No pirates: safe for Azzam to sail the whole way to Abu Dhabi

Organisers and advisers confident piracy will not be a worry this time unlike in previous years.

Everything is being done to ensure sailing is safe on the route from Cape Town to Abu Dhabi. Ainhoa Sanchez / Volvo Ocean Race via Getty Images
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CAPE TOWN // The Volvo Ocean Race’s seven-strong fleet are free to sail all the way from Cape Town to Abu Dhabi for Leg 2 after the event’s security experts gave the all-clear this week following a big decrease in piracy.

In the 2011/12 edition, the boats were shipped from the Maldives to Sharjah during the same stage because of the threat of attack from pirates in the Indian Ocean. They were also transported over the same stretch by ship for Leg 3.

Since then the problem of piracy in the Indian Ocean has decreased dramatically following pan-national intervention and the only activity that has been recorded recently has been in the far west, well outside the route of the Volvo Ocean Race fleet.

Race chief executive Knut Frostad emphasised that he and race director Jack Lloyd would continue to work with the event’s maritime security experts and monitor the situation on a daily basis.

“We are not experts in this area of maritime security, but we work closely with those who are and their advice has been that we’re good to take this course of action,” he said.

He added that there would be exclusion zones that would keep the fleet well clear of any possible problems, but these were much less restrictive than the sailors were advised before Leg 1 in October.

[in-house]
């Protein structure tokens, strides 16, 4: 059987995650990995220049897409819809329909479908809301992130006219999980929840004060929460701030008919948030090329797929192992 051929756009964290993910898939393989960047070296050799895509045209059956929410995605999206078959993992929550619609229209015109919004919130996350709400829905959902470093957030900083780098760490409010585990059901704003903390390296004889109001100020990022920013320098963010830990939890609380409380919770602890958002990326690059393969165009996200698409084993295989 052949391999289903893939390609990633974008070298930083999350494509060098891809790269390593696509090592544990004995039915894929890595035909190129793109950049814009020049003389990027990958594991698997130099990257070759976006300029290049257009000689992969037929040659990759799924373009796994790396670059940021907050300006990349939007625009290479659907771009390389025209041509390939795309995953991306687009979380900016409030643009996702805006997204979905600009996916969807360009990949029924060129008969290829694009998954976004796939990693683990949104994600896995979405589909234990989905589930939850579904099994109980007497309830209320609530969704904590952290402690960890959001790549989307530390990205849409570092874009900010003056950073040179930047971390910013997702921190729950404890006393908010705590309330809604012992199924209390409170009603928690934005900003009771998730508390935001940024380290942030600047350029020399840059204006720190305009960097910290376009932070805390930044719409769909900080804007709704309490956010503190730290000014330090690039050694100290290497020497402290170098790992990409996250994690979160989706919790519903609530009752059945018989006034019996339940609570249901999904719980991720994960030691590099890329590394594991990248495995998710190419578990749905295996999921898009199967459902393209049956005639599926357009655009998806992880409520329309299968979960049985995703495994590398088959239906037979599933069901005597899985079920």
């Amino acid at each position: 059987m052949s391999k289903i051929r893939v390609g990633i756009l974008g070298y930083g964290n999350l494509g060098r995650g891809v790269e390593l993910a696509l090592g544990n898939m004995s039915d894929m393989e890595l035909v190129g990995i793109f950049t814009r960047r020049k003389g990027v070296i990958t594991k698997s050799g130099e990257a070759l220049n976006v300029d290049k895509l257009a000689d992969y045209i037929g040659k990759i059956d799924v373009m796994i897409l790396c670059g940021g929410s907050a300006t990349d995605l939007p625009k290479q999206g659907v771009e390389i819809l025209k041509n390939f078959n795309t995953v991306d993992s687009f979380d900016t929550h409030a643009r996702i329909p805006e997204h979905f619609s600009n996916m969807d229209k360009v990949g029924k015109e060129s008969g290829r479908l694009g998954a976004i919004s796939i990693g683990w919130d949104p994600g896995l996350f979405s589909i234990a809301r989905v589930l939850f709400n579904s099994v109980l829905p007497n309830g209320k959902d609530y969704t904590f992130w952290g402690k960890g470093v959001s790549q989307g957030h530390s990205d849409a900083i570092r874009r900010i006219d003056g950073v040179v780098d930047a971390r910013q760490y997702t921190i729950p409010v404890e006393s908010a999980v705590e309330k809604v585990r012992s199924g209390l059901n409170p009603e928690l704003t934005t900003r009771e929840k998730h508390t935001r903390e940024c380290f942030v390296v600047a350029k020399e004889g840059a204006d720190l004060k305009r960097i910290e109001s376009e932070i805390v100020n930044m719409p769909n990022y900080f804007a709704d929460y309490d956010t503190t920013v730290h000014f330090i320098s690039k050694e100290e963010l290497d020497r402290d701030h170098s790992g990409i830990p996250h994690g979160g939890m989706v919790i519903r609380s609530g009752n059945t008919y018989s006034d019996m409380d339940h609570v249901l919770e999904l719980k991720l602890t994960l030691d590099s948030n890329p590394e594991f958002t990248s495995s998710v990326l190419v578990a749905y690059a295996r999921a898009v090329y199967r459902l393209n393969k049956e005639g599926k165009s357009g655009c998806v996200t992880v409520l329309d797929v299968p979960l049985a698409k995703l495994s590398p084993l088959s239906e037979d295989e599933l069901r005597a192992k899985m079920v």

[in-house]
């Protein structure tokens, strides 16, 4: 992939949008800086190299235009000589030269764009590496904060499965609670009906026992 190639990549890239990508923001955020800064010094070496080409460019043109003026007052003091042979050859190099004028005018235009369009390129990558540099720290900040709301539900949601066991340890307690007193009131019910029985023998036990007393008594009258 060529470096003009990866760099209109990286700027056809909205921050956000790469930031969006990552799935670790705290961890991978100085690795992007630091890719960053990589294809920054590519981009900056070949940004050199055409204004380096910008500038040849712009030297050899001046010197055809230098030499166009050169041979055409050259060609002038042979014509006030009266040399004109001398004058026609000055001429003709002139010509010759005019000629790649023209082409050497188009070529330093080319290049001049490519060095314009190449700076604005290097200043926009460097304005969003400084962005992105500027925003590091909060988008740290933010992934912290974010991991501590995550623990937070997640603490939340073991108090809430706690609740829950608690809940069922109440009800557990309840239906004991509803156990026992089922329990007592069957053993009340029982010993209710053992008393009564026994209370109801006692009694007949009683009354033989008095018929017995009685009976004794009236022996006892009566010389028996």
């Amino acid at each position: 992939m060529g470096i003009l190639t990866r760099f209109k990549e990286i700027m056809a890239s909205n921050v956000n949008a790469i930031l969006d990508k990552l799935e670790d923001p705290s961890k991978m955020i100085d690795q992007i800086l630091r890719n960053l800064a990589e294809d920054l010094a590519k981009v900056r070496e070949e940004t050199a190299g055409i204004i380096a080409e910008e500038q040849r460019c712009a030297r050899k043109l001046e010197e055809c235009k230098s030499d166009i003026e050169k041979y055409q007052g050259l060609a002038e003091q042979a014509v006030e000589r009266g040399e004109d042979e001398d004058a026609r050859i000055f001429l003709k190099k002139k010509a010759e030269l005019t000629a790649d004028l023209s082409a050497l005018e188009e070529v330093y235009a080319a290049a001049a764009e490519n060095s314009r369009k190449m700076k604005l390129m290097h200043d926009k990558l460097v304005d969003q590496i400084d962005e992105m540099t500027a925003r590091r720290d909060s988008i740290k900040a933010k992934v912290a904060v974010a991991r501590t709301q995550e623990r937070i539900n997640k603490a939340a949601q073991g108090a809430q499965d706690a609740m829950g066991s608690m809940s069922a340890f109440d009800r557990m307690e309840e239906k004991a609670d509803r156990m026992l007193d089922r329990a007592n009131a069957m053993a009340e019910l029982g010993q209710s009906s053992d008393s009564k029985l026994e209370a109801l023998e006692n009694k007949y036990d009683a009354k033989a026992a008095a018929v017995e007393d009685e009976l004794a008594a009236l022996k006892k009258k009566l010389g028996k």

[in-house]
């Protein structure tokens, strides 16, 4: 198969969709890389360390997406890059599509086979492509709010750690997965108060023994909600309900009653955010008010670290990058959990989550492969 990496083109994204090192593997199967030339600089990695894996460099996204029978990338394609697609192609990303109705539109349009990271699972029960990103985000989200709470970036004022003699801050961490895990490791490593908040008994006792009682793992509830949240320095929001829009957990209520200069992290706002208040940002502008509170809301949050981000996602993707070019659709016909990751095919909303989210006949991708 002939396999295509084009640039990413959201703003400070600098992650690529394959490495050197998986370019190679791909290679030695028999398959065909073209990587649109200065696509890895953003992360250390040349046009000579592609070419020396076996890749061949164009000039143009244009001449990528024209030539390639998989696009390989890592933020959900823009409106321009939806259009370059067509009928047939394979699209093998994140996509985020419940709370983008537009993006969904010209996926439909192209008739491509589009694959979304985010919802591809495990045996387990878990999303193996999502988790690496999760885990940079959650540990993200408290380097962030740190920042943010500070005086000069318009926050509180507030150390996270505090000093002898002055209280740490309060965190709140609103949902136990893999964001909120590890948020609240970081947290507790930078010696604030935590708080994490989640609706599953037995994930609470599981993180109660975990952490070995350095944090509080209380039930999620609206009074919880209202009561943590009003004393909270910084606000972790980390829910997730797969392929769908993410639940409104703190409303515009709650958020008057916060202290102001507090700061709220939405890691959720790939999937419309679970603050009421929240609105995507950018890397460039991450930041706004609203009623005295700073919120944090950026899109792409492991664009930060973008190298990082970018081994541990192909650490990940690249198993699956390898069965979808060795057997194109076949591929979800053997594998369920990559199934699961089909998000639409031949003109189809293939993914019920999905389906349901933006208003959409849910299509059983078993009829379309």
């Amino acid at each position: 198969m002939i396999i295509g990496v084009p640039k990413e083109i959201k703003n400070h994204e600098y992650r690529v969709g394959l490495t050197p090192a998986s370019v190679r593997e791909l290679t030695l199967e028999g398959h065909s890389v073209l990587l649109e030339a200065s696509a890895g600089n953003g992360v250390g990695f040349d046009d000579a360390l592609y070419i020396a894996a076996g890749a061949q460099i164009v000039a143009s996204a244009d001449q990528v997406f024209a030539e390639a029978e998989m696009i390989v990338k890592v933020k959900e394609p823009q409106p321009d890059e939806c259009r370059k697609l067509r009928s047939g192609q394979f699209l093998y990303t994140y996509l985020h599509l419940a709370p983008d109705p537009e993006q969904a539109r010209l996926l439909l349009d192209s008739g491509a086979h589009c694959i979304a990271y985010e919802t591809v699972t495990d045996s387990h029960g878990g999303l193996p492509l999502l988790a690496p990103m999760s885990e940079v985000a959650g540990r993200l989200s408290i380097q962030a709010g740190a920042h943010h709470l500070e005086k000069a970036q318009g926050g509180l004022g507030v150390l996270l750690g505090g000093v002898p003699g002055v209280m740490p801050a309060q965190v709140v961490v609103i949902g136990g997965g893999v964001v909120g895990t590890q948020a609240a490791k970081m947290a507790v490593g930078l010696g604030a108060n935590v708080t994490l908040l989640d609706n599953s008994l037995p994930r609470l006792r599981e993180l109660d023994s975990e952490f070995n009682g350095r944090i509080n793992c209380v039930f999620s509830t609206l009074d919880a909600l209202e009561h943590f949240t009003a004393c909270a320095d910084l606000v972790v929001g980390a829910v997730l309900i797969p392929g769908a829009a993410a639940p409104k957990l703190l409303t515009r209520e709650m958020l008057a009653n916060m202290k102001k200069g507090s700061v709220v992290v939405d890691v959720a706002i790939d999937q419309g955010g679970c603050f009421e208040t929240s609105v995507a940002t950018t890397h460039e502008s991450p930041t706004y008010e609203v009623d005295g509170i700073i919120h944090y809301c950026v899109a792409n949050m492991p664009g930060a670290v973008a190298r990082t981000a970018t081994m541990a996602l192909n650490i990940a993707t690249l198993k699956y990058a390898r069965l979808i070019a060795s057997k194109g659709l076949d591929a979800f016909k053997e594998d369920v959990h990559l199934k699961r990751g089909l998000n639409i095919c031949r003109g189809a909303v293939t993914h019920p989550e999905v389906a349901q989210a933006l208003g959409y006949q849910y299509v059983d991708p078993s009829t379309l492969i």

On paper, the leg is likely to be slightly shorter than first envisaged – up to three days – although the nature of the changeable weather conditions means the spread of potential arrival dates is wide.

Ian Millen, chief operating officer for Dryad Maritime, which offers expert advice to the race, said: “Since 2011 the level of piracy has changed markedly. In fact, on the route that the fleet is going, there have been no reports of piratical activity in 2014 and considerably longer than that.

“But should an incident happen on the route we could change course, among other measures that could be taken.”

Millen said a combination of factors had reduced the levels of piracy around the world, including better security support on the water and more armed guards on-board vessels.

The second in-port race is tomorrow, then the fleet leaves on the 6,125 nautical mile second leg to Abu Dhabi on Wednesday. Abu Dhabi Ocean Racing won the first leg from Alicante in Spain.

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